- Con: the Rs despise him, and he is far from popular with grassroots Ds, even in Maricopa County, outside of Phoenix.
Greg Stanton, current mayor of Phoenix -
- Pro: also has an effective organization and base of support in what is the largest city and county in the state. In addition, he is so new that he hasn't had time to tick off grassroots Ds.
- Con: the Rs despise him, despite knowing next to nothing about him (other than that he isn't one of them), and he is young by political standards.
- Pro2: he may be too young/new for an effective run in 2014, but 2018 and 2022 are well within the realm of realistic possibility.
Felecia Rotellini, 2010 candidate for attorney general -
- Pro: while she didn't win in 2010, she had the best performance of any D candidate during that cycle and garnered a lot of respect across the political spectrum. She's smart, energetic, and universally well-liked among Democrats. It helps that the guy who won the 2010 election, Tom Horne, is widely considered to be a sleazeball and is under federal investigation for campaign finance violations.
Con - while she's been a public servant before, she has never actually held elected office. Like Napolitano before her, a term as AG might be necessary to elevate her name recognition among the general public before running for the top spot.
Sandra Kennedy, current member of the Arizona Corporation Commission -
- Pro: intelligent, experienced and one of only two Democrats to hold statewide elected office.
- Con: as with Brenda Burns in the previous post, the ACC isn't the highest-profile perch from which to launch a run at a high-profile job. Unlike Burns however, Kennedy actually does some good work for the people of AZ, and as such, she doesn't have access to scads of corporate money.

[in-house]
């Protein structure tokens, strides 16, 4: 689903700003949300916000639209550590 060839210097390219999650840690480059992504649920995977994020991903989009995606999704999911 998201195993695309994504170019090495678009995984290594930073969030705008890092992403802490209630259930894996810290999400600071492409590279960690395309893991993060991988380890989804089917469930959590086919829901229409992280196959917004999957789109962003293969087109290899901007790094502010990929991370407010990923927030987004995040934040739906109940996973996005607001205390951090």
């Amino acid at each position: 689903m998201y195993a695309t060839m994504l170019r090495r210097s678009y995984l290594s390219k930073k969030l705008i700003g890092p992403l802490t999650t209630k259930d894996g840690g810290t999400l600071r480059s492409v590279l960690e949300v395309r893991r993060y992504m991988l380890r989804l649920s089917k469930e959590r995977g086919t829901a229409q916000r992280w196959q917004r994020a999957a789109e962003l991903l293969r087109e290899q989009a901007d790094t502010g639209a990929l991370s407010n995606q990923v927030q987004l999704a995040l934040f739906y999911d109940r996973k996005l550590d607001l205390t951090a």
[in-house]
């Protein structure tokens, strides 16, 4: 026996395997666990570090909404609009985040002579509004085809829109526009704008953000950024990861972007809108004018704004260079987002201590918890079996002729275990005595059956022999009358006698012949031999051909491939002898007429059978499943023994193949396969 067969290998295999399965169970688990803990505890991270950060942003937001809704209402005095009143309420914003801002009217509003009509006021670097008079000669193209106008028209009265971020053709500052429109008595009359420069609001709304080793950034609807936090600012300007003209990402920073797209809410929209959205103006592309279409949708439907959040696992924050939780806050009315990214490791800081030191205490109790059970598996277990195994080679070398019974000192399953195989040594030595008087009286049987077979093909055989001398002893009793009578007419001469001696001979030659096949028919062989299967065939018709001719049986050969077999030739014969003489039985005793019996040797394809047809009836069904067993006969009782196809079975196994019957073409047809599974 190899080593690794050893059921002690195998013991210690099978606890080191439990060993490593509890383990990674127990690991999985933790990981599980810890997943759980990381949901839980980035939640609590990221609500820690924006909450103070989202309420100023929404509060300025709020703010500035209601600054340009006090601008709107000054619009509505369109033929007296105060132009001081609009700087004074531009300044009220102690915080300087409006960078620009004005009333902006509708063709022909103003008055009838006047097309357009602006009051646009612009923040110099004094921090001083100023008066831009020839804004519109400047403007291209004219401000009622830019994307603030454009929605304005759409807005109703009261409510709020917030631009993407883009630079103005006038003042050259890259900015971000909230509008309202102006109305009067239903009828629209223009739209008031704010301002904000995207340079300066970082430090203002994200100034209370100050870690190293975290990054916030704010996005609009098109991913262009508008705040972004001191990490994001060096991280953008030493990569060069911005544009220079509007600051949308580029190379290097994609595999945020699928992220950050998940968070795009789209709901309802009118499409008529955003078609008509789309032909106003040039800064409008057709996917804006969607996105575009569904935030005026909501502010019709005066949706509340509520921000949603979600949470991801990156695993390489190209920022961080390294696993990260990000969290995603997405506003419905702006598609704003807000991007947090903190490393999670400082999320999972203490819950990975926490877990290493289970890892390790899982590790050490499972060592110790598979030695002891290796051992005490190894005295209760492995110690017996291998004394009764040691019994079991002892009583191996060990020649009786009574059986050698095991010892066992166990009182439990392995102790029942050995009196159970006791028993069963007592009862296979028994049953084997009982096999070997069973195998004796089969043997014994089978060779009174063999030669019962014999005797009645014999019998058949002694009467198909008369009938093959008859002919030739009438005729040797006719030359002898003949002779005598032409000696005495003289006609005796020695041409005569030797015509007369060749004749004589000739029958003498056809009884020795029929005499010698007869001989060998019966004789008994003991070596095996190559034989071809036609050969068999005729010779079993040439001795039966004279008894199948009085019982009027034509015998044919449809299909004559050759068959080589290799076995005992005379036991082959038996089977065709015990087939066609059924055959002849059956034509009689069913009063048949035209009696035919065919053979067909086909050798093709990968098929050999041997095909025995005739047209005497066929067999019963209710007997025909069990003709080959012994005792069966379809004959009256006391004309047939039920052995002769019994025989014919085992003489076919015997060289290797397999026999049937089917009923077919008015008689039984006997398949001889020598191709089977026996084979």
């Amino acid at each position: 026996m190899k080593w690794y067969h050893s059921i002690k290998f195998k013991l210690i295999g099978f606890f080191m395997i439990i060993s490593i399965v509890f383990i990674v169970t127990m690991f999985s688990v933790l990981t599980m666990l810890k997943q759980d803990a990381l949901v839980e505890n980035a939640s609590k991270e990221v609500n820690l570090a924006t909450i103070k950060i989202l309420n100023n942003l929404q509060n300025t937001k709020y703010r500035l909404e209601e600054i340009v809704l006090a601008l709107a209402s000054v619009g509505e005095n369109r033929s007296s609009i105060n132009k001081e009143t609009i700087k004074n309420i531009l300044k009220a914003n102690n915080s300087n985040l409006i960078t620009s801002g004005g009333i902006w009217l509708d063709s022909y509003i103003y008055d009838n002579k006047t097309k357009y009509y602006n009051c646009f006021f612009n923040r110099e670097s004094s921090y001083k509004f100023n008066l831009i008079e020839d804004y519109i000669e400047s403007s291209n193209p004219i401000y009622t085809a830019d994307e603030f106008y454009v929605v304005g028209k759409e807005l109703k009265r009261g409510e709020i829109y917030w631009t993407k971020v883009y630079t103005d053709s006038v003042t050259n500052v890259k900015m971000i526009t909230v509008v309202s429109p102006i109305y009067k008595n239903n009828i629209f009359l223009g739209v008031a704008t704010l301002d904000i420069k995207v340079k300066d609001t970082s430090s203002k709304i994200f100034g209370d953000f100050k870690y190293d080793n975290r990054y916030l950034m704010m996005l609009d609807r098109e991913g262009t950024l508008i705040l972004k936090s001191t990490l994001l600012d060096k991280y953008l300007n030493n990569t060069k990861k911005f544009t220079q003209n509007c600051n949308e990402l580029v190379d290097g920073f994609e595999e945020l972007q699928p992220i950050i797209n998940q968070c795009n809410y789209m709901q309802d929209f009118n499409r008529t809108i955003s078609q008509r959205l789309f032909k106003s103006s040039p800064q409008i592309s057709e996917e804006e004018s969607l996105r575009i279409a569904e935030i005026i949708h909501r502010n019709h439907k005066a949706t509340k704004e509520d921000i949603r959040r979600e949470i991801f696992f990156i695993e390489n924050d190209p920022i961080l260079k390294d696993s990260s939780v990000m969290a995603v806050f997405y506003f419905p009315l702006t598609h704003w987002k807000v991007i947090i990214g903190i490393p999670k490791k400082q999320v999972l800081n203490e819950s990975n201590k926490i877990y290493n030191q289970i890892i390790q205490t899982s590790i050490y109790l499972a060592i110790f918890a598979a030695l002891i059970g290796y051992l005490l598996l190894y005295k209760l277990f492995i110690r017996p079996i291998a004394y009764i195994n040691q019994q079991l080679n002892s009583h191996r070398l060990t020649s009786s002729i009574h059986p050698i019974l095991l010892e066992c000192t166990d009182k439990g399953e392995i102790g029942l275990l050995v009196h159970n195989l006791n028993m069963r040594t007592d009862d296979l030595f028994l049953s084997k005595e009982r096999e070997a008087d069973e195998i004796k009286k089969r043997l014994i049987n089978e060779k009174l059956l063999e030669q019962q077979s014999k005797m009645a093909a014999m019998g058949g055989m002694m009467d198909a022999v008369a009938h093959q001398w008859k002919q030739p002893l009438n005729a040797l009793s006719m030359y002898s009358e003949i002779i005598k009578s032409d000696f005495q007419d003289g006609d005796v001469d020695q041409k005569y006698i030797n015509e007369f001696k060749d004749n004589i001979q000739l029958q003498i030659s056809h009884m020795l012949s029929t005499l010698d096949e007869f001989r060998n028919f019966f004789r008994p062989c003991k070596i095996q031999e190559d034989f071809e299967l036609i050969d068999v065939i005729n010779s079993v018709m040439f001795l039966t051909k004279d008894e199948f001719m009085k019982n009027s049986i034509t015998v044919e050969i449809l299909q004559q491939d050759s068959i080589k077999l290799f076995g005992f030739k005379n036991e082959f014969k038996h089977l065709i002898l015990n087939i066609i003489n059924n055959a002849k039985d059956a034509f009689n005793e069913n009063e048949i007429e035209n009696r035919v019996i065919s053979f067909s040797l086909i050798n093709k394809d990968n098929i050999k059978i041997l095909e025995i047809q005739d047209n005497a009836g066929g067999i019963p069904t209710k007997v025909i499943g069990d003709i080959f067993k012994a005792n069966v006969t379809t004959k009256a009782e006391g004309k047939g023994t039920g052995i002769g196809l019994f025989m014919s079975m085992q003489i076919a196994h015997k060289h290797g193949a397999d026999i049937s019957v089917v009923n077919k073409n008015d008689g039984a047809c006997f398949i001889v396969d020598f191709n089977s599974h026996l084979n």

Other names that may come up in conversation:
Rep. Chad Campbell, House minority leader: smart but young enough that like Stanton above, 2014 may be too soon; Kyrsten Sinema, former state legislator and current candidate for Congress: also young, and has her sights set much higher than the 9th floor of the Executive Tower; Steve Gallardo, state legislator: could go for it in 2014, but young enough to wait until 2018/2022 and use the time to both consolidate and expand his base of support; Ruben Gallego, state legislator: if the others are young by political standards, he's a bambino. A bambino with ambition, however. 2014 is too soon, and 2018/2022 may also be too soon, but after that...?; Neil Giuliano, former Republican and former mayor of Tempe: made noises about a run in 2010, but was pretty much unknown outside of Tempe. Would need to elevate his name rec among the general public.
A couple of wildcards:
Sue Gerard and Kris Mayes, the former head of the state Department of Health Services and chair of the Arizona Corporation Commission, respectively. They're Republicans who have actually done good work for the people of Arizona. As such, they'd never get through a Republican primary in the current political environment. Not likely to even consider becoming Democrats, but given the amount of respect that people have for them, they could make things interesting.